I’m collaborating with one of my granddaughters here.

Her bright and beautiful painting and my recent poem about “Glory.”

Glory

©2016 from the forthcoming poetry collection, “Remembering Softly”

Poetry, Art, and Books—Between the Generations

Here I am with one of my granddaughters. She’s a creative girl who likes to study nature, write poems, and draw pictures.

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I started writing poems as a girl, myself. Here’s one I wrote in my youth, about BOOKS.

My granddaughter drew the picture below, to illustrate this poem.

A Book

If I’m reading a book
It is my whole world.
It’s my magic carpet,
And away I’m swirled—
Off to places unknown.
And I find myself
Living in a strange realm—
This book off the shelf.

©Catherine Lawton

Bre-book

You can tell by the picture that my granddaughter likes to read as well, and that she has experienced books that:

  • help her imagination and heart “take flight” like the bird she drew.
  • provide adventure and new perspectives like the hot-air balloon in her drawing.
  • sweep the reader into other places and times and even into imaginary worlds.

Some of God’s best gifts in this life: grandchildren, poetry, art, and books!

Everything I Need to Know About Publishing I Learned from my Preacher Father

My father, G.H. Cummings, preaching on the radio as a young man

The preacher and his family. I’m the older sister there.

G.H. Cummings in 2009

My dad and me in a “selfie” shortly before his passing.

Practically being raised on a church pew helped set me on a literary path. We sang with gusto the gospel song, “Publish glad tidings, tidings of peace; tidings of Jesus, redemption and release.” During my growing-up years as my father’s daughter, watching him and my mother minister in many churches, I learned:

The potency and potential of words in a book.

In those days in church we were people of two books: the Bible and the hymnal. Every church service began and ended with opening that wondrous, heavy book, often holding it so the person next to you could share it. The hymnal united us as we joined our voices in lilting melodies and straightforward harmonies accompanied by my mother’s lively piano playing, often eliciting “amens” of blessing. All the symbols to help us make music together resided on the pages of that book, all the words to elicit such response, blended in heart-stirring, mind-engaging, and soul-satisfying rhythm, sense and rhyme.

In every meeting the Bible was also opened—and revered. The congregation stoond for “the reading of the Word.” With a reverent, sonorous, unctuous voice, the preacher read a passage from the Bible, then exhorted from its inexhaustible storehouse of truth, wisdom, and life application. I saw evangelists hold their big, black, leather Bibles aloft in one large hand while exclaiming something like, “The Word of God is alive! It is sharper than any two-edged sword, piercing enough to reveal your sin.” And I quaked. But I also learned, quite young, that real comfort could be experienced from those pages. No mere words on paper. But alive! Jumping off the page and into the mind and heart of the reader or the listener. Quickening!

The joy of writing, printing, and disseminating words on paper.

I watched my preacher father as he typed the church bulletin—and perhaps a newsletter—during the week on his old black typewriter (I loved the clicking of the keys and the how the little hammers hit the paper, resulting in words appearing and forming themselves into sentences that said something and that people would read and use to plan their week). On Saturday Daddy would crank out maybe two-hundred copies with his mimeograph machine. I can still smell the ink and hear the sheets of paper swoosh round the rollers and shoot out onto the pile of materials ready to be folded and stacked, then handed out and read—to inform and influence—to be published!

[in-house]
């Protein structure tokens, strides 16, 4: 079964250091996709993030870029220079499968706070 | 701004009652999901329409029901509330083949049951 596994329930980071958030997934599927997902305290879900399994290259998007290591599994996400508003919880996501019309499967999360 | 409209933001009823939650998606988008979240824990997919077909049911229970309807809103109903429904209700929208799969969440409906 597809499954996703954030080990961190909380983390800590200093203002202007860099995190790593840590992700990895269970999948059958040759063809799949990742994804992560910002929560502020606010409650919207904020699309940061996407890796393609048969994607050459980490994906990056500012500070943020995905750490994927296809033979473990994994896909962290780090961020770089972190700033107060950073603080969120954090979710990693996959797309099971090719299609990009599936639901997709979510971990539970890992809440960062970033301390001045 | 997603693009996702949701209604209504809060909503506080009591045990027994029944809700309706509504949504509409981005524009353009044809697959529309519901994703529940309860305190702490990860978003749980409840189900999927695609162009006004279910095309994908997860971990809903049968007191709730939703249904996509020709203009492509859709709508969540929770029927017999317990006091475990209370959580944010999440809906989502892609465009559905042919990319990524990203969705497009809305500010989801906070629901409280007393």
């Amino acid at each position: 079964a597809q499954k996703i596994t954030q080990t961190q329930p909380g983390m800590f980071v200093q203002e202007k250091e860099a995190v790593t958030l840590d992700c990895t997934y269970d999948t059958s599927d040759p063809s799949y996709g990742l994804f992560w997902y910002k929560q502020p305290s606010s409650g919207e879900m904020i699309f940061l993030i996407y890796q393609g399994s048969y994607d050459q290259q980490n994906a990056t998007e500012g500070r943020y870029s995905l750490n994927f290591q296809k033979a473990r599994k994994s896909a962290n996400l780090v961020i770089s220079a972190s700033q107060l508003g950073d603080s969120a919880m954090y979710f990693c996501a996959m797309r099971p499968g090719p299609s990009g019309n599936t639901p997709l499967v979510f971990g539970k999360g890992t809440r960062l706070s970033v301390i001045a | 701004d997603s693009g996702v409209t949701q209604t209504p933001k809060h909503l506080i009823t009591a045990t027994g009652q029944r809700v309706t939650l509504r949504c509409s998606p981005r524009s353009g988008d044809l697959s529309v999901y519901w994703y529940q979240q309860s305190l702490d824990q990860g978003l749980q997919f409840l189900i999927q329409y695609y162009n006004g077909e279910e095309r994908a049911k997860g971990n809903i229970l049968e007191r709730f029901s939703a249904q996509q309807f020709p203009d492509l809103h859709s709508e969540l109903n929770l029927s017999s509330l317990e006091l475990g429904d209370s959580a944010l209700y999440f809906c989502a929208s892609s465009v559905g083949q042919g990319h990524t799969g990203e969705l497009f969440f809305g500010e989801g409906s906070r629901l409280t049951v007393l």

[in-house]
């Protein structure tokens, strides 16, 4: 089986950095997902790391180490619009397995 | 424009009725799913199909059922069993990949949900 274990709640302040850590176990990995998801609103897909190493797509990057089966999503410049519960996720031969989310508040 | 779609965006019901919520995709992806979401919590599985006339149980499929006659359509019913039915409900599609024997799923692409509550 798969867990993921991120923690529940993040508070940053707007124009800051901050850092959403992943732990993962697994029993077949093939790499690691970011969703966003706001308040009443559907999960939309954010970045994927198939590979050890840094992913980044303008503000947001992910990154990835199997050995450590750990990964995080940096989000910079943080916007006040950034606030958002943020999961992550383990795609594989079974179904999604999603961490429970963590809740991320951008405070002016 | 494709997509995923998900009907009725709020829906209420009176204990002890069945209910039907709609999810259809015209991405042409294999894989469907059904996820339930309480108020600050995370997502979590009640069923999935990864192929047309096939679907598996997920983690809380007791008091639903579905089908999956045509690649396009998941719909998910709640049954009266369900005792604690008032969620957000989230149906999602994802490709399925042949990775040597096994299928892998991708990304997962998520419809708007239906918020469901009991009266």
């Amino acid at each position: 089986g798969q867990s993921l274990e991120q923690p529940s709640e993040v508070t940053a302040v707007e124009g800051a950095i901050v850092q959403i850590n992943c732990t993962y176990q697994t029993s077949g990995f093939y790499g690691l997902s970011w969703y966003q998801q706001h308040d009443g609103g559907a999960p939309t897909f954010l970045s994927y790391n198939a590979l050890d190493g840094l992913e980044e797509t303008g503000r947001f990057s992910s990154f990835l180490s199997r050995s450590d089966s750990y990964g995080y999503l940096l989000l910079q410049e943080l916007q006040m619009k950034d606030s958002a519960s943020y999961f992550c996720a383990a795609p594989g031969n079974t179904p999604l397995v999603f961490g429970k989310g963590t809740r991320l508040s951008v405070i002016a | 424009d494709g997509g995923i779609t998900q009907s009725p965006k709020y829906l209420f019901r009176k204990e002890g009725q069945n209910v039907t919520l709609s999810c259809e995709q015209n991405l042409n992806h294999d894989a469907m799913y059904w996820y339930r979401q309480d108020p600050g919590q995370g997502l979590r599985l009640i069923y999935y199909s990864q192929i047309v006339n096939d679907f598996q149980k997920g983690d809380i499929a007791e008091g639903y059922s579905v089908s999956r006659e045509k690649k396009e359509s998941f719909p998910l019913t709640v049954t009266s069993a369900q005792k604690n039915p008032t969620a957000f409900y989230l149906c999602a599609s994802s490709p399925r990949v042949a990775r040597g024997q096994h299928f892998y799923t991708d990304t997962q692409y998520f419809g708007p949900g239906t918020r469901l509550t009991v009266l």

The importance of getting the word out.

Twice a year our churches held extended revival services with an itinerant evangelist, and, in preparation, Daddy would mimeograph a flyer about the upcoming week of meetings. I remember a few times when he paid my sister and me 5¢ each per city block to take the flyers door-to-door and invite people to the services (though “city block” doesn’t quite describe neighborhoods in these rural towns surrounded by farms). My sister and I learned the importance of overcoming our trepidation, knocking on doors, and getting out the word (much like the publicity side of book publishing).

The value of reading and sharing books.

We had few toys and TV (which we got when I was about 11) was our only “tech” entertainment. But always there were books. Books lined the shelves in my father’s study. He took my sister and me to the public library regularly, encouraging us to browse and check out books that interested us. My sister read every horse book she could find, especially those by Walter Farley. I read all the Louisa May Alcott books. And when we brought books home from school or library, our mother often read them, too, and we all enjoyed discussing together the stories. In fact, my sister and I always told each other the stories we read. As a result, I felt I’d read the Black Stallion books even though I never did. And she knew the characters and plots in Little Women and Under the Lilacs even though she didn’t read them. She didn’t have to. That ability to vicariously experience the stories really helped, because there were so many more books to discover! (A side note: When I was a girl I’d hear people argue their point in conversation by saying, “I know it’s true. I read it in a book!” Whether people were readers or not, I observed that most had a sort of reverential awe of books.)

The importance of knowing your readers, your audience, your market.

My father made it a practice to call on his flock in their homes regularly and also to be there whenever trouble hit a family. He would stop by their businesses, farms, and work places for a friendly chat. When he stood in the pulpit to preach on Sunday, he knew those people. He knew their families, their joys and sorrows, the challenges they faced. He also knew their interests, their hobbies, what made them laugh or cry.

How to recruit, train, and encourage workers.

The work and mission of the church needed people of all abilities and ages (and still does). I saw discernment in operation, encouragement expressed, and responsibilities entrusted. Organizing, scheduling, holding meetings were necessary. But loving God and loving people mattered most. Whether or not I heard that expressed in so many words, I definitely “caught” the mindset. As a publisher I want to see sales and increase distribution. I want well-edited and designed books, I want engaged authors, reliable print providers, and enthusiastic book reviewers. I want customers to buy our books. But most of all I want to experience God’s presence in all we do. I want to always remember that, as a Christian publisher, what we publish truly is “glad tidings.”